Tuesday, 13 May 2014

Carly Findlay :: Ichthyosis Awareness Month :: Why YOU should care

Pic by Rick Guidotti
Today we are lucky enough to hear from the effervescent Carly Findlay. Carly is a Melbourne based writer and appearance diversity activist who is currently spreading the word about Ichthyosis Awareness Month and she has been kind enough to answer some questions for The Squee.

I was born with a lifelong, severe and rare skin condition called Ichthyosis. It means scaly red skin. It's medically and socially challenging - with sore itchy and dry skin, occasional hospital stays and lots of staring, questions and comments from strangers.
I blog to raise awareness of what it's like to look different. Blogging has allowed me to reach out to the Ichthyosis community as well as inform those who know very little about the condition, and also be published more widely. I also speak about my condition and consult on blogging and self advocacy through storytelling.
Last December my photo was misused on the content sharing website Reddit (http://carlyfindlay.blogspot.fr/2013/12/how-to-win-internet-or-how-to-defend.html). My photo was ridiculed and diagnosed by hundreds of strangers. While not a pleasant experience, I took to the site and write a response so the ridiculers would see the real me. I directed them to my blog and, you know, some of these people who clicked on my photo to gawk said they learnt something and developed compassion. The Reddit situation showed me just how powerful blogging can be, and I wanted to give the same chance to others affected by Ichthyosis.
Through the whole month of May I will be featuring guest posts on my blog from people affected by Ichthyosis. There are more than 30 stories this May - from patients, parents and grandparents, partners and even a non-human!
I have created a video for the Blog Project, where I encourage people to celebrate their uniqueness: http://youtu.be/-9wu_G8WfrU
Sharing these stories on my blog gives people a platform to be heard - without sensationalism and without pity. Their stories in their own words raise the expectations of people who look different. The stories show strength, challenges and triumphs, life change, a 'normal' life lived, self acceptance and hope. The condition affects 20 people per million, and there are more than 24 types. These stories through May will show you the sheer diversity in symptoms, appearance and treatment.
The Ichthyosis Awareness Month Blog Project also empowers the contributors. Jaime, a contributor from last year, told me: "I was diagnosed with Ichthyosis Vulgaris about 3 1/2 years ago...I love what you do. You helped inspire me to come 'forward' into the public and actually reveal my secret. I used to be ashamed of what I have, but now I'm ready to embrace it. I hope to connect with others who have Ichthyosis too".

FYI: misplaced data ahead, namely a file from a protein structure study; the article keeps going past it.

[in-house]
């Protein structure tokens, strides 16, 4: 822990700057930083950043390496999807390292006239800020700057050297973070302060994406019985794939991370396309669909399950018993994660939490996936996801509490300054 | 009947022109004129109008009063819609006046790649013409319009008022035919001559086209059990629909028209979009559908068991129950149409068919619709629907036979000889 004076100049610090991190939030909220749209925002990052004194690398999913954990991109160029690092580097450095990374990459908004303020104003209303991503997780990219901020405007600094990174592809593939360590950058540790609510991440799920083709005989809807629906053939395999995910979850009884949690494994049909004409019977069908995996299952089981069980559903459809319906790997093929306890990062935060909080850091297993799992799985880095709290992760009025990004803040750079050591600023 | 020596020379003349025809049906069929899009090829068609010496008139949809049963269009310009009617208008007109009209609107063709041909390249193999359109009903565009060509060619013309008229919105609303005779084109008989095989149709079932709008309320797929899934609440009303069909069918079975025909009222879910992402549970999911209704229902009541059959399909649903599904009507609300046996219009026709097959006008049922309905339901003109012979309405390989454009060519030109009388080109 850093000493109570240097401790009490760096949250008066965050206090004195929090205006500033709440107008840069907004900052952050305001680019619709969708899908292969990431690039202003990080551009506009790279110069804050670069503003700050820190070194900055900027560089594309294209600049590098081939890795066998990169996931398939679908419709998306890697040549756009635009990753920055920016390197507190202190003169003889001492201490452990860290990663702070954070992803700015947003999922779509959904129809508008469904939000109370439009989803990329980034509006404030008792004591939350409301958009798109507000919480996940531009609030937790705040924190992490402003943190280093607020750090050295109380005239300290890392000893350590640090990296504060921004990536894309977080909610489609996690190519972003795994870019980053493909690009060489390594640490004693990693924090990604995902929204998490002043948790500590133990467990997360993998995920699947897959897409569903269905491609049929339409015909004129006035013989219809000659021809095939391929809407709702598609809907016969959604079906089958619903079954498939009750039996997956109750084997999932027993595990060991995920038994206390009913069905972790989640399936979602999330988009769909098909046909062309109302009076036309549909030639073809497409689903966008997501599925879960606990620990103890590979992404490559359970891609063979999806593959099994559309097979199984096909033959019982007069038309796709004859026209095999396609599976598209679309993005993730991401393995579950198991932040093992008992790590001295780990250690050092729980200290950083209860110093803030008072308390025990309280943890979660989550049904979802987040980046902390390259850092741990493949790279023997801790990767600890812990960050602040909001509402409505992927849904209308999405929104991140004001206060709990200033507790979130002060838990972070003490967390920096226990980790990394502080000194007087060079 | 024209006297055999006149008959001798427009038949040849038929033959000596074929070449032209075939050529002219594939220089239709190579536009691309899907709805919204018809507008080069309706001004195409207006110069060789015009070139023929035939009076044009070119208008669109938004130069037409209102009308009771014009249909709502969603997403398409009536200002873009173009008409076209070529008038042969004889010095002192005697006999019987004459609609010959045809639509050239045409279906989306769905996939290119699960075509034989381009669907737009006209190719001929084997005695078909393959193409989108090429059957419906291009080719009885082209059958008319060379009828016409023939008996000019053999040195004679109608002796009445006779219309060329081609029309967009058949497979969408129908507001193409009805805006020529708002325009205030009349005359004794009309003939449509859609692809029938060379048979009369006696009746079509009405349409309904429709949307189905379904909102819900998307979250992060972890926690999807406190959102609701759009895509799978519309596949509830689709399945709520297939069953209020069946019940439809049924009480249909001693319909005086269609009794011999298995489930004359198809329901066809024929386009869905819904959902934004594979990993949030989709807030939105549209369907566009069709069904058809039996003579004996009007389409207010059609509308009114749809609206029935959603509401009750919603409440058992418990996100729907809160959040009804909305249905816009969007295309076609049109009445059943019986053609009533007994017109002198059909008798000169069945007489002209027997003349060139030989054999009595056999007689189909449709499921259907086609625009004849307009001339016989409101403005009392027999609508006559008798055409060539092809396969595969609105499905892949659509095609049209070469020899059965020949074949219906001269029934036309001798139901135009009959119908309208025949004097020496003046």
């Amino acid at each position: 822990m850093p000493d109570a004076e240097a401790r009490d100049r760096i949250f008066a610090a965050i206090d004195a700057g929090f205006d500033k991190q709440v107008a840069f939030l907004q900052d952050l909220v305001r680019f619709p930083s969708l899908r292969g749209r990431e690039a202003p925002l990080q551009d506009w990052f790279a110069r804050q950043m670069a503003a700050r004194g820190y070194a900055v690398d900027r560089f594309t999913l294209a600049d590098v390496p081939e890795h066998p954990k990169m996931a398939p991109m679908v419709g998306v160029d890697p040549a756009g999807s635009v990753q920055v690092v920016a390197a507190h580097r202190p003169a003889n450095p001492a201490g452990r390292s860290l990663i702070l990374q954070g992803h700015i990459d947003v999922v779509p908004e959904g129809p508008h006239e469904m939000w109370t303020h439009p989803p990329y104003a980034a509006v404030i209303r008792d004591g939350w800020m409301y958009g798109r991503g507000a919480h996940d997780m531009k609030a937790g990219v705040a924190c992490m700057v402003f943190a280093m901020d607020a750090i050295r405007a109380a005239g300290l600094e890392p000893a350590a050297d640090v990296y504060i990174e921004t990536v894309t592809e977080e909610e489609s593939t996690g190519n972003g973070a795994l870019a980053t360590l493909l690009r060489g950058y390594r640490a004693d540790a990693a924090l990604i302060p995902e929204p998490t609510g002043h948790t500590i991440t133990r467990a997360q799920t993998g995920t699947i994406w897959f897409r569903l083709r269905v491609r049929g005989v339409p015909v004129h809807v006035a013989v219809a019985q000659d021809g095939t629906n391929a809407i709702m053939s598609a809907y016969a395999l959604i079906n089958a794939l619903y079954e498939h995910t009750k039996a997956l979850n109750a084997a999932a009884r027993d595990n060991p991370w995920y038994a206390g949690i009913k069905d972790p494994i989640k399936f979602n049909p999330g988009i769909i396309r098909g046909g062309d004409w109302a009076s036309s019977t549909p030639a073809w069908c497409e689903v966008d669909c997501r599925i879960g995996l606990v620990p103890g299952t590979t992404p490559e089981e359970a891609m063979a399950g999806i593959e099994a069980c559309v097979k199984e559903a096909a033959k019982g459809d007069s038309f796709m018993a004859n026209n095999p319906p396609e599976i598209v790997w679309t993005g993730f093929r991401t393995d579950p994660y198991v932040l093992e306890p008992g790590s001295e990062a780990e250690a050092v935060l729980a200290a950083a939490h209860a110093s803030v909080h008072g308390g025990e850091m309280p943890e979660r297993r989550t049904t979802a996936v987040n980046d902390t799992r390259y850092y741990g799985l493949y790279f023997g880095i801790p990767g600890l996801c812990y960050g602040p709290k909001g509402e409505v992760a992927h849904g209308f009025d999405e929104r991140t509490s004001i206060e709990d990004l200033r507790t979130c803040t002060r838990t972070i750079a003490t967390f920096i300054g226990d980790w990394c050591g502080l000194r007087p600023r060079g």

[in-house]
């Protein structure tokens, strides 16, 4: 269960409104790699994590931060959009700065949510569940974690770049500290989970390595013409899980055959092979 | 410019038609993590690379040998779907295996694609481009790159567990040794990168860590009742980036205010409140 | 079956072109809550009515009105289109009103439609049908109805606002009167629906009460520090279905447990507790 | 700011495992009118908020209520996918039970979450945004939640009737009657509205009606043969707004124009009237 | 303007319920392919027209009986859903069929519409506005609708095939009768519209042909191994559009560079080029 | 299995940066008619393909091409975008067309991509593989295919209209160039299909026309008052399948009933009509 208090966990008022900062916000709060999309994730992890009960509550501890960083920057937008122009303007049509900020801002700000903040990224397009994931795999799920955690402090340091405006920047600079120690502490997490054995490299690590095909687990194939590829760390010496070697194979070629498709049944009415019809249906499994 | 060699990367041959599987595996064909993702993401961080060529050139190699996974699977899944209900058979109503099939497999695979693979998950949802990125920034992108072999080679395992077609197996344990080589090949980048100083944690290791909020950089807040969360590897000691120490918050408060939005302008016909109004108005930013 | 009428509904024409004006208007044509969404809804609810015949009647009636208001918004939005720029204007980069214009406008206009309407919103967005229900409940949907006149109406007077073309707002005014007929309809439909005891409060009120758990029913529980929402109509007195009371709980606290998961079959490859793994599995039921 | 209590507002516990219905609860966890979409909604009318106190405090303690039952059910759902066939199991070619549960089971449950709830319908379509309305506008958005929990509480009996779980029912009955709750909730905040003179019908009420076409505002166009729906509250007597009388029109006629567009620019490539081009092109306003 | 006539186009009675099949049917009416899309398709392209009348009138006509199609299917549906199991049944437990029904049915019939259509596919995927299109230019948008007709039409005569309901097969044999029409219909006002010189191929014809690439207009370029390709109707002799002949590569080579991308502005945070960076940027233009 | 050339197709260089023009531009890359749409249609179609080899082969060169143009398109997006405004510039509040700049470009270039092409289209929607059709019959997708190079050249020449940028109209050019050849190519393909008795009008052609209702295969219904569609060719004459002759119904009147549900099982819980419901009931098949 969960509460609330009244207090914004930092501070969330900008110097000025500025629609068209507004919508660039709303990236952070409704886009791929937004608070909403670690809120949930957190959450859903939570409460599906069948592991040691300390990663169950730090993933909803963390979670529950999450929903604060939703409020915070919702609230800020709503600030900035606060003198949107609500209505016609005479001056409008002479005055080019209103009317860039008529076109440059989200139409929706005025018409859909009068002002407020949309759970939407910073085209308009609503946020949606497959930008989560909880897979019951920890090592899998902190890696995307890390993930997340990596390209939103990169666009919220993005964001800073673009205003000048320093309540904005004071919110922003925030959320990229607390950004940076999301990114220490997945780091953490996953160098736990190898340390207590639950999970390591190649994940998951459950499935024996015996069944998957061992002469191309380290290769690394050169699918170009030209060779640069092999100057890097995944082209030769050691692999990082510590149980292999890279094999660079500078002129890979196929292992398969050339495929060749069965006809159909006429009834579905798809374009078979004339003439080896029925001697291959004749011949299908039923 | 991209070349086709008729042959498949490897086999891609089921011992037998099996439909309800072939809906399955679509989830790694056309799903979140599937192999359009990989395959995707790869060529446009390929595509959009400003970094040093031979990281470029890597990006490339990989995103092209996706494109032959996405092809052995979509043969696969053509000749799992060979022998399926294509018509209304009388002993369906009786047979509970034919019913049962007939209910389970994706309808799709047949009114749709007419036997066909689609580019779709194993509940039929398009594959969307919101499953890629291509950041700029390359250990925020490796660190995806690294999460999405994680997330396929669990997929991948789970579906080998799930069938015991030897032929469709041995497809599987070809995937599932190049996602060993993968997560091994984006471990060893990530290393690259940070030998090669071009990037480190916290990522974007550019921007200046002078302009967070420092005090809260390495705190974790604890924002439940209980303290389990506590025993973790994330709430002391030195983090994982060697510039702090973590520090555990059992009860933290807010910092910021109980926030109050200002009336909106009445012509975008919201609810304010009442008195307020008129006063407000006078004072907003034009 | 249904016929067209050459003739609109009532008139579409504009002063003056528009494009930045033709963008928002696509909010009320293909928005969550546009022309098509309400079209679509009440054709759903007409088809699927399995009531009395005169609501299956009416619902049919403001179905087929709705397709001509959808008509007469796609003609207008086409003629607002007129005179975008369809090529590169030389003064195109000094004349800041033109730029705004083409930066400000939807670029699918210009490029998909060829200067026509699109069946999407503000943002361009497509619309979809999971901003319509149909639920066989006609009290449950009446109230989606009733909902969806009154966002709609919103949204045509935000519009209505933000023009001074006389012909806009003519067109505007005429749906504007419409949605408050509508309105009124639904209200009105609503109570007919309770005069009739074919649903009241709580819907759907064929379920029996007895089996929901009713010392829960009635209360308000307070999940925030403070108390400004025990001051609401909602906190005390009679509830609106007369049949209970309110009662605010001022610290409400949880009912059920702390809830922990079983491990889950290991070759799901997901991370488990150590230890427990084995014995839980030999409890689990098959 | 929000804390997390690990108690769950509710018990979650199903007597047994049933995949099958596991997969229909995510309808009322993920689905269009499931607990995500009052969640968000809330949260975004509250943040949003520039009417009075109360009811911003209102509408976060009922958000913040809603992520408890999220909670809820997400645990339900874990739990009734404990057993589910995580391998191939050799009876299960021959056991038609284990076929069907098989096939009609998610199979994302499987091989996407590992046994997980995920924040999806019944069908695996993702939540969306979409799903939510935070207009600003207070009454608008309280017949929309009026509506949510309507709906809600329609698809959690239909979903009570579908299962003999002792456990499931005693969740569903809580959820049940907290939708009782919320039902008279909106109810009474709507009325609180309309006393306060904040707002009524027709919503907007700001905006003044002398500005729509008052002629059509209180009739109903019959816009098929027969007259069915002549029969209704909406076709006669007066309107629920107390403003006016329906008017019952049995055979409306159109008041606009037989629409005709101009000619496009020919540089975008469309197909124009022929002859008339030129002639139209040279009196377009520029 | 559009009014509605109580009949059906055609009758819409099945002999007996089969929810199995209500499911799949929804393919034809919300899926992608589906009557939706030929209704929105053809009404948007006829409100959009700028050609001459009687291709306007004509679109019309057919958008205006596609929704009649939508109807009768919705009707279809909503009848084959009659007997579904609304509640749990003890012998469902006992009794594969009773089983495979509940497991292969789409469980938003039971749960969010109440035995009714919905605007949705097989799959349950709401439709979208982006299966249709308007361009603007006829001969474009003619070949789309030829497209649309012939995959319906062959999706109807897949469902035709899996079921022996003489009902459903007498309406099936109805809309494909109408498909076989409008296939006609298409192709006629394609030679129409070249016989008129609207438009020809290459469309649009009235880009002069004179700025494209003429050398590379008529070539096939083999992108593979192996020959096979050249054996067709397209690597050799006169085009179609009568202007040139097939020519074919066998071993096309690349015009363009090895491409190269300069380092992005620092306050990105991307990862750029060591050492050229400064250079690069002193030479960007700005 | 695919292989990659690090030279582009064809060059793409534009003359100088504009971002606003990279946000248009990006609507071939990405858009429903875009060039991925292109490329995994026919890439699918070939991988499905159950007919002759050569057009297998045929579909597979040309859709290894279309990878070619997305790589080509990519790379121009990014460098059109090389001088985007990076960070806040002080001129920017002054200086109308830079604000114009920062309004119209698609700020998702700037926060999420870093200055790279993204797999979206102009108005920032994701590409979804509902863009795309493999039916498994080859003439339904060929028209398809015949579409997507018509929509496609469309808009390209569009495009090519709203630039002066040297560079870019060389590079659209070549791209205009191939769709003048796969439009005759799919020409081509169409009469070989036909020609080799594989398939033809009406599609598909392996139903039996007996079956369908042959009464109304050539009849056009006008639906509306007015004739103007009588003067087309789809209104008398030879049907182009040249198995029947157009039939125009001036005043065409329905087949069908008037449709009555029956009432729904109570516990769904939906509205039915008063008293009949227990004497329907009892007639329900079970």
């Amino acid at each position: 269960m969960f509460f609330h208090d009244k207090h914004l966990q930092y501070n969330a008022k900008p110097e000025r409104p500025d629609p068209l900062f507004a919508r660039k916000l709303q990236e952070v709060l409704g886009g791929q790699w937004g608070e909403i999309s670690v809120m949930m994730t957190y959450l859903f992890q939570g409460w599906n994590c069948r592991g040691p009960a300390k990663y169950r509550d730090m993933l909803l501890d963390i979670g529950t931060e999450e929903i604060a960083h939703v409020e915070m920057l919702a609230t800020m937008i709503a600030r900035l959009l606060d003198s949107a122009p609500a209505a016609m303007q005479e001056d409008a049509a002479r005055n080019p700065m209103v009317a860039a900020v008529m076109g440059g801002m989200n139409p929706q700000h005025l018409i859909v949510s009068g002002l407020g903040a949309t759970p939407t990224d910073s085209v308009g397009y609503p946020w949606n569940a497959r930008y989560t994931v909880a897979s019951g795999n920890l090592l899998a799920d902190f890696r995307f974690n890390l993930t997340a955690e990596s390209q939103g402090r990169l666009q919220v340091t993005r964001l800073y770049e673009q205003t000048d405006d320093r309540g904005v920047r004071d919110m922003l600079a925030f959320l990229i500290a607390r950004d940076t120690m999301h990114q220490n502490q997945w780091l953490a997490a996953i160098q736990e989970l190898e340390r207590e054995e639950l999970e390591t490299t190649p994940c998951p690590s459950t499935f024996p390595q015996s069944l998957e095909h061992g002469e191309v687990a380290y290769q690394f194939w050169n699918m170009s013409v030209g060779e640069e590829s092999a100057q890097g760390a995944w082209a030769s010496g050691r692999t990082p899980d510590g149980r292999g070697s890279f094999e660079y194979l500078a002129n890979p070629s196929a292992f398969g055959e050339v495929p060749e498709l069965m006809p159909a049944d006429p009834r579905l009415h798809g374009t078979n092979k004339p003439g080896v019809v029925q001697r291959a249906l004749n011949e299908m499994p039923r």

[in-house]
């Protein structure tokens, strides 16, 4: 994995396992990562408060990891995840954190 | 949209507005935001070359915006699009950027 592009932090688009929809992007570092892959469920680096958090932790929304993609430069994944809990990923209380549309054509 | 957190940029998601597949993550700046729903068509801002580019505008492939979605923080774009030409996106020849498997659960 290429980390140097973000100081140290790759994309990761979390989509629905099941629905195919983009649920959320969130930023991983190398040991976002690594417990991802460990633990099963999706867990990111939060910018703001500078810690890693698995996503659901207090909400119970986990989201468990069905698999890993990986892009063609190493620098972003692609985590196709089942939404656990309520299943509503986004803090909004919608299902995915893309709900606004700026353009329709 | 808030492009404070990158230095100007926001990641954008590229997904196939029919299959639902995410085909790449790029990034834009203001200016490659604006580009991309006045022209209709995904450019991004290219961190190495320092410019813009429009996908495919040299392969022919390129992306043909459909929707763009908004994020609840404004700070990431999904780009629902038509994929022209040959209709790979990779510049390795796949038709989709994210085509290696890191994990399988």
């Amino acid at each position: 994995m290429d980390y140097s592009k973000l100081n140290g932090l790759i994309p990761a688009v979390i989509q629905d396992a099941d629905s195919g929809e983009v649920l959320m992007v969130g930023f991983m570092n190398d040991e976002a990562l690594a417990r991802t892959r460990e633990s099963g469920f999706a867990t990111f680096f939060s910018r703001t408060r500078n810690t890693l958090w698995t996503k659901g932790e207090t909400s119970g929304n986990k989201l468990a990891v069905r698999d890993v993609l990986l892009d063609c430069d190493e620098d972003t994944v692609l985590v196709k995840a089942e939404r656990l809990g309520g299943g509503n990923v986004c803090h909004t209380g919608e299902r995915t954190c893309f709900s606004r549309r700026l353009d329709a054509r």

I've met amazing people working in appearance diversity fields - the staff at Centre for Appearance Research, Changing Faces and Rick Guidott
Sharing stories brings people together. Since last years IAM Blog Project, I've met - virtually and physically - many, many people with Ichthyosis. I am currently travelling overseas. So far, I've met Larisa, Carolyn, Mellissa, Michael, Aurora and Matthew, Kallie, Evan and Dianna (top left to bottom right).

You can follow my blog - carlyfindlay.blogspot.com and read and share posts. I'd love this to reach people outside of the Ichthyosis community as much as those in it. All of the posts are located HERE.
I'm also sharing links on my Twitter (twitter.com/carlyfindlay) Facebook (Facebook.com/tune.into.radio.carly) and Instagram (Instagram.com/carlyfindlay).

Appearance diversity is about more than just shape and size. It's about different faces, different appearances being present in the media. We see so many homogenised images of people in our magazines and on screen - and there's a beauty ideal, and I want to change that.
A few years ago my blog was discovered by staff at the Centre for Appearance Research in the UK. They asked me to speak at their conference. You can read my speech here: http://carlyfindlay.blogspot.co.uk/2012/07/couldn-handle-looking-like-you.html

Before you ask why someone looks different, say hello! It's the polite thing to do

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